In what must be the only good news on the horizon for the government, inflation once again fell in June.

The government’s preferred measure of inflation, the Consumer Prices Index (CPI), stands at 122.3 (based on 100 = 2005), which equates to an annual inflation figure of 2.4%. This is a fall of 0.4% from May’s 2.8%.

The Retail Prices Index figure is now 241.8 (based on 100 = January 2987), which equates to an annual inflation rate of 2.8% down from May’s 3.1%.

Clothing & footwear, transport and food & non-alcoholic beverages were the main players forcing CPI down. This was partly offset by rising costs in recreation & culture (audio visual).

The Chancellor will be pleased at this crumb of comfort that proves the coalition government’s economic policies are on track.

Much of this drop in inflation is down to retail discounts says Andrew Goodwin, senior economic advisor to the Ernst & Young ITEM Club:

More good news for consumers with another chunky decline in the inflation rate. The sharp decline in oil prices and its feed through to prices at the pump are clearly having a major impact, but that’s not the whole story. Weak demand, no doubt partly due to the bad weather, has forced retailers to discount earlier and more heavily than normal, particularly in the clothing sector.

Inflation rates are unlikely to continue to fall at such a rapid rate over the next couple of months. Both oil and petrol prices appear to have stabilised in recent weeks, while the earlier summer sales will mean that the dip in prices we usually see in the latter part of the summer has probably already happened. Nevertheless, we should still see the CPI rate dip below the 2% target by the early autumn, particularly once last year’s big utility price hikes drop out of the year-on-year calculation.

The combination of high inflation and weak earnings growth has made life very tough for households over the past five years – a basic comparison of the two series suggests a decline in real wages of around 7.5% which has taken spending power back to 2001 levels. But today’s figures suggest that we are now turning the corner. Wages should be able to keep pace with prices over the second half of this year and pull ahead next year, providing a significant boost to household finances and helping to kick-start the consumer recovery.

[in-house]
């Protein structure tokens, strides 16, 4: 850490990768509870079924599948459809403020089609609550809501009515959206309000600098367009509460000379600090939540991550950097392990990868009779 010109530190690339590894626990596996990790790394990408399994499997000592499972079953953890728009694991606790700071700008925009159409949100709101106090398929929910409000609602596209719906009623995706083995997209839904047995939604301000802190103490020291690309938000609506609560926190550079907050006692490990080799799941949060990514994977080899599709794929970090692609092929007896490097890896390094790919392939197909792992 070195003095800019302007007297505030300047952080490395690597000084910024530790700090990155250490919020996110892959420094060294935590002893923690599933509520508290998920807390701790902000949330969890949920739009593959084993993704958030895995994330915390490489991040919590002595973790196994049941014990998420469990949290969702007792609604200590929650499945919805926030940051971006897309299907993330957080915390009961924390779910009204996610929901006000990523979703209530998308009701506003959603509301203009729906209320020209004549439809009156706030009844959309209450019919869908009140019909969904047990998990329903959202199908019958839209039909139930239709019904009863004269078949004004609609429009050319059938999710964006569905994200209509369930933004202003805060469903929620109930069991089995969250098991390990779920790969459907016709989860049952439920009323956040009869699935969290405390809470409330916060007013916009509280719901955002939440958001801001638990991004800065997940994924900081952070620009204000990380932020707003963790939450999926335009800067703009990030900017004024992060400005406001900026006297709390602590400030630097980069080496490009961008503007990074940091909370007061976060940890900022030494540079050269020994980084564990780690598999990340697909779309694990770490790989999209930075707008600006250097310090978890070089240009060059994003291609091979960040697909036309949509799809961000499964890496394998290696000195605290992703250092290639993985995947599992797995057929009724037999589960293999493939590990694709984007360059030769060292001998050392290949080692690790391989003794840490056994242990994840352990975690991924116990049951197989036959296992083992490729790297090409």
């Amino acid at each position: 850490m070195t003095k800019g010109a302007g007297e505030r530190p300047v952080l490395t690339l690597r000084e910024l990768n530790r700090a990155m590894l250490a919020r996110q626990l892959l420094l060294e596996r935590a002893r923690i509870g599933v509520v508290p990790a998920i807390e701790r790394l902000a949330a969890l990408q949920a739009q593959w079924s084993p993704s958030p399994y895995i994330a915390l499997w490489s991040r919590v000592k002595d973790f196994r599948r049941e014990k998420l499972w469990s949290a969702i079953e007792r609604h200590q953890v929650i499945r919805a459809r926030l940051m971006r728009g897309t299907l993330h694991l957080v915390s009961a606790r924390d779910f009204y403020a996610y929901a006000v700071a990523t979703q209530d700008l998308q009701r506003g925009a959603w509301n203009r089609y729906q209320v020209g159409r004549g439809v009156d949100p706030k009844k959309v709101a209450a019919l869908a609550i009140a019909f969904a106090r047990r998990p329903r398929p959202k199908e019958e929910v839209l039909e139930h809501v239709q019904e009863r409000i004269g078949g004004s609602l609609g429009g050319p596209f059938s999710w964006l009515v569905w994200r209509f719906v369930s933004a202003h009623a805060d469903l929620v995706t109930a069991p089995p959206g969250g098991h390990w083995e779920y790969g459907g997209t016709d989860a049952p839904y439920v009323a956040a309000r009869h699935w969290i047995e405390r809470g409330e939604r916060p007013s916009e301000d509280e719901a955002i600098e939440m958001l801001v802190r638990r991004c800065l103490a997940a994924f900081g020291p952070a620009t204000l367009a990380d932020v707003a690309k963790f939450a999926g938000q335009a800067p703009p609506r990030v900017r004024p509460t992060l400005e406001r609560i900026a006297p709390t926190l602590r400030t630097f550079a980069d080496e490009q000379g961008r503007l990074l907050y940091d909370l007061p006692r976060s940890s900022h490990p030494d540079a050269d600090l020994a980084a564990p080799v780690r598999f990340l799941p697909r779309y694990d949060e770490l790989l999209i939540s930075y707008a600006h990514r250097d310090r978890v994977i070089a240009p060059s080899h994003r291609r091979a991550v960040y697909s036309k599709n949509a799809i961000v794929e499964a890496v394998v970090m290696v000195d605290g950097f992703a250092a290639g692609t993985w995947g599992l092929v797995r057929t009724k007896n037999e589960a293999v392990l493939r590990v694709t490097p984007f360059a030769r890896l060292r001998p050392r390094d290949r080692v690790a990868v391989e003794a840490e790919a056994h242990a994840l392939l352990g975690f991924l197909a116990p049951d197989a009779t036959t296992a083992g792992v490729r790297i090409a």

These figures will be music to the ears of the MPC, as they look to guide the economy through choppy waters. In addition laying the ground for consumer spending to begin to recover, it also provides the Committee with plenty of leeway to provide further stimulus, should they feel it is necessary.”

Whereas Nawaz Ali, UK Market Analyst for Western Union Business Solutions puts it down to weak consumer demand:

UK consumers were given a huge lift today after the ONS revealed a sharp fall in inflation in June. The unexpected drop in consumer price levels may help carry the spending boost seen during the Queen’s Diamond Jubilee weekend through the rest of summer.

The annual rate of British inflation fell 0.4% to 2.4% last month, the lowest since November 2009, helped by early discounting on the high street and cheaper fuel.

However, underneath this optimism, persistent concerns remain. Weak demand, both domestically and globally, is clearly evident as the real force behind the drop in consumer price inflation, which has subsequently weakened the pound in currency markets. It seems the lure of sale items is the only way retailers can attract any material demand from customers.

For investors, the data increases the chances of further quantitative easing, with the UK economy not expected to return to growth now until the end of the year.”

But as ever, these inflation figures only apply to the average person buying the average set of goods and services. Each one of us does in reality have our own inflation, which depends on our age, where we live, what we eat, what we drink, our hobbies, number of dependants etc etc.

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